NORMAN — Mardy Fish watched from afar as one side of the Wimbledon draw opened up. He couldn’t help but wonder if he would have taken advantage to make a deep run.
Still, the American knew he made the right decision by delaying his return until he could enter a tournament at home in the United States and take the court in front of familiar faces.
Fish has played just one ATP Tour event since pulling out of the U.S. Open before his fourth-round match last September. Apologizing for his ongoing vagueness about the reasons, Fish again hinted Tuesday that many of his obstacles have been mental.
He missed about 21⁄2 months earlier in 2012 because of an accelerated heartbeat, but Fish said the procedure he underwent in May of that year “gave us peace of mind that everything was OK.”
“I’m trying to make sure mentally I’m where I want to be,” he said on a conference call to promote this month’s Citi Open in Washington, which he plans to make his second tournament back.
The 31-year-old Fish said he has worked closely with Jim Loehr, a performance psychologist who has counseled Jim Courier among other pro athletes.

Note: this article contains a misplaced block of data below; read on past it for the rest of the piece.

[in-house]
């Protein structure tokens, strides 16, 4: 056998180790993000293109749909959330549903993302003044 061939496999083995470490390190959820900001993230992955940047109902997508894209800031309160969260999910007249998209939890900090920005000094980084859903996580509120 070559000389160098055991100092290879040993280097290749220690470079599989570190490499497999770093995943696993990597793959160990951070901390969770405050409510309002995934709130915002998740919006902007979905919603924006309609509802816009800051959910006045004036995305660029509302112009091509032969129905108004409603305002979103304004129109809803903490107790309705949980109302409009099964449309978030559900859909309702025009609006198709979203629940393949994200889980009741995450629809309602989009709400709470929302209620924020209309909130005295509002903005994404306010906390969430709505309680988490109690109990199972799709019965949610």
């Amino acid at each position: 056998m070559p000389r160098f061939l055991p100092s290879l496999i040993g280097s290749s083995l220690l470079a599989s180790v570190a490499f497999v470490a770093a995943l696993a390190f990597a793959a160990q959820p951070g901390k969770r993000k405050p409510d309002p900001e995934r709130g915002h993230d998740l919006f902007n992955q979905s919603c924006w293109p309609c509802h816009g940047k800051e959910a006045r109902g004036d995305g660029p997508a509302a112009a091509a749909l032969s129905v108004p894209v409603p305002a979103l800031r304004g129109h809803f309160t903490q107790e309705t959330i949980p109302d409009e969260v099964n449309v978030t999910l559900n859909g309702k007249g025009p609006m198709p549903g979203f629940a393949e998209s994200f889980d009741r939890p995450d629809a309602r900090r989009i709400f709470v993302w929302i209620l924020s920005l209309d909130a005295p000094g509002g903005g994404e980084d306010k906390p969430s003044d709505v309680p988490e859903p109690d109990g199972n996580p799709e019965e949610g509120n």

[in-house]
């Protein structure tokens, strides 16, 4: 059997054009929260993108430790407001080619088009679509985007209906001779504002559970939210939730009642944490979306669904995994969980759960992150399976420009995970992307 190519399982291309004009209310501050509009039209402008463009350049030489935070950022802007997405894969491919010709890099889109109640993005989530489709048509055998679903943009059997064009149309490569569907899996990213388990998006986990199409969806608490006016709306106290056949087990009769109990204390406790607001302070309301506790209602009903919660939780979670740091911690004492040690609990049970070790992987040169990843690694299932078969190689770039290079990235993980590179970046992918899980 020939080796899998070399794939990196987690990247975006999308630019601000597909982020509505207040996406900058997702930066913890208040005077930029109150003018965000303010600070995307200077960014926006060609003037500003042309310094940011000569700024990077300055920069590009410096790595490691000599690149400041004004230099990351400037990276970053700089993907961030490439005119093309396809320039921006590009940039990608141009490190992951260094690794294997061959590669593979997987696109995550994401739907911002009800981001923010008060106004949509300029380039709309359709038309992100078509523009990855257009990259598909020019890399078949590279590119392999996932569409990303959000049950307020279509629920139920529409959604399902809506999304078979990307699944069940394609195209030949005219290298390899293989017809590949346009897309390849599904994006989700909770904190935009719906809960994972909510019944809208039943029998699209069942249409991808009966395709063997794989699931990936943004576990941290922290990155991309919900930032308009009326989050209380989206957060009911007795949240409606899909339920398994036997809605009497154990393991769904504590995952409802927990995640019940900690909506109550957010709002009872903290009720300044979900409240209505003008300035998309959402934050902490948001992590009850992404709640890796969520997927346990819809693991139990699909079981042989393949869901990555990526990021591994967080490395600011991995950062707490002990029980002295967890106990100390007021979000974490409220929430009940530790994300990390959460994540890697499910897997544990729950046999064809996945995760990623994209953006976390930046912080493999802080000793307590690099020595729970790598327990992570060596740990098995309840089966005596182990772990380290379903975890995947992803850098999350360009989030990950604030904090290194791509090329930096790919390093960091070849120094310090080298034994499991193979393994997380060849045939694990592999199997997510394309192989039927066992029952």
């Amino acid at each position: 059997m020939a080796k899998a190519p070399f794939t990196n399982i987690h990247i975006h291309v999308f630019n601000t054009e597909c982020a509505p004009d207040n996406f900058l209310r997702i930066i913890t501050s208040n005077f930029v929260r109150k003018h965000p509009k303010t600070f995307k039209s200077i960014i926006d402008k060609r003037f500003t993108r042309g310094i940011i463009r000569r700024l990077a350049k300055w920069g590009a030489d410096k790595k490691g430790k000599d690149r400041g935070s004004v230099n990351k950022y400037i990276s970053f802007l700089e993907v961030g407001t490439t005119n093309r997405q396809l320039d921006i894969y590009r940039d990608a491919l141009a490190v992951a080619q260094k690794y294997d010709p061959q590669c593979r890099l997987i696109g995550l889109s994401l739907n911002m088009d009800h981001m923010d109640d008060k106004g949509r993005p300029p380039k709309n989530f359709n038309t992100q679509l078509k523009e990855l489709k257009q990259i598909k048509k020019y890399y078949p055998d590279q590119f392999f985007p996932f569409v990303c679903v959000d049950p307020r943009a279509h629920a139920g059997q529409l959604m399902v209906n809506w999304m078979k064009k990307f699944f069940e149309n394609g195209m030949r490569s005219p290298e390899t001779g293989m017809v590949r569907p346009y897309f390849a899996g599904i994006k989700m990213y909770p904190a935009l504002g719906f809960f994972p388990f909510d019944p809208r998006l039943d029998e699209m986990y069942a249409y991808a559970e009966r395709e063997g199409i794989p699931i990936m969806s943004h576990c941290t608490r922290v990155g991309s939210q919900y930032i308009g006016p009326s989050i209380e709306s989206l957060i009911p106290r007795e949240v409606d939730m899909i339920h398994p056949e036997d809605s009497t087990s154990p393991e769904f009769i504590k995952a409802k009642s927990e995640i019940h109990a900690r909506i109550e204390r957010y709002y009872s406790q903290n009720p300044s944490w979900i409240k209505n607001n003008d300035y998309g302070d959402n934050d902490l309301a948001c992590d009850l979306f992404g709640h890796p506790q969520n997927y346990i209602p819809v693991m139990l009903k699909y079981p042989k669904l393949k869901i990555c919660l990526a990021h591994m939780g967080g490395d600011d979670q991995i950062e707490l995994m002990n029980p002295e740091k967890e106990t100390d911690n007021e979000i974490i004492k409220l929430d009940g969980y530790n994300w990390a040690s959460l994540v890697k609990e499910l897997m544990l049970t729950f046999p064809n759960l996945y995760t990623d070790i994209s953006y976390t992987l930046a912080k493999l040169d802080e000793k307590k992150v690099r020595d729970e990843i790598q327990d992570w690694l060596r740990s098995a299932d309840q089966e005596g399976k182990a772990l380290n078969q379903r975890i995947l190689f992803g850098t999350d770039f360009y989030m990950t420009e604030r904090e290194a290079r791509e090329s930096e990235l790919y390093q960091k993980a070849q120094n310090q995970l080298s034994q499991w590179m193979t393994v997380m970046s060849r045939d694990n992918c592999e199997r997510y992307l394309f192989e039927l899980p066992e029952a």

“Some days are better than others,” Fish said. “Some weeks are better than others.”
The night after he lost at Key Biscayne in March 2012, Fish’s heart started racing uncontrollably. That May, doctors induced extreme palpitations to try to pinpoint the problem. He returned for last year’s Wimbledon.
His third-round victory in the U.S. Open went five sets, lasting more than 3 hours and ending after 1 a.m. Afterward, Fish did not attend the news conference, and tournament officials said he was receiving unspecified medical treatment.
The next day, he withdrew before his match against Roger Federer, saying it was for “precautionary measures” on doctor’s advice. At the time, Fish expected to return to the tour quickly.